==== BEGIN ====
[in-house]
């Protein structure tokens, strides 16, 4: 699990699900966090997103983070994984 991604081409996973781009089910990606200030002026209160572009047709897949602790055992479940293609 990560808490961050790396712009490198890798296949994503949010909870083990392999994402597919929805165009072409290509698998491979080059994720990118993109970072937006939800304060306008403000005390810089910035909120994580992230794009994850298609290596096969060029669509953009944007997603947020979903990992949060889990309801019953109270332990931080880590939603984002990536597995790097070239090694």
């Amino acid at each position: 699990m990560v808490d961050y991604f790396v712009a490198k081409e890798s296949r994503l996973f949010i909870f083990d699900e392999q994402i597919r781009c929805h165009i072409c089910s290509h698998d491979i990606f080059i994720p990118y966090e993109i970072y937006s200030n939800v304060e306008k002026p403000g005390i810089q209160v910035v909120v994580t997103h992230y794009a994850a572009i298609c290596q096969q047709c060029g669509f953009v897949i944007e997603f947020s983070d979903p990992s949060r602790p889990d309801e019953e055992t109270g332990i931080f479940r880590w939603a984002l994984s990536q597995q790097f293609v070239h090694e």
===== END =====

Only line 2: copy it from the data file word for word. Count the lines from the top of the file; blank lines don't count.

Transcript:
């Protein structure tokens, strides 16, 4: 699990699900966090997103983070994984 991604081409996973781009089910990606200030002026209160572009047709897949602790055992479940293609 990560808490961050790396712009490198890798296949994503949010909870083990392999994402597919929805165009072409290509698998491979080059994720990118993109970072937006939800304060306008403000005390810089910035909120994580992230794009994850298609290596096969060029669509953009944007997603947020979903990992949060889990309801019953109270332990931080880590939603984002990536597995790097070239090694």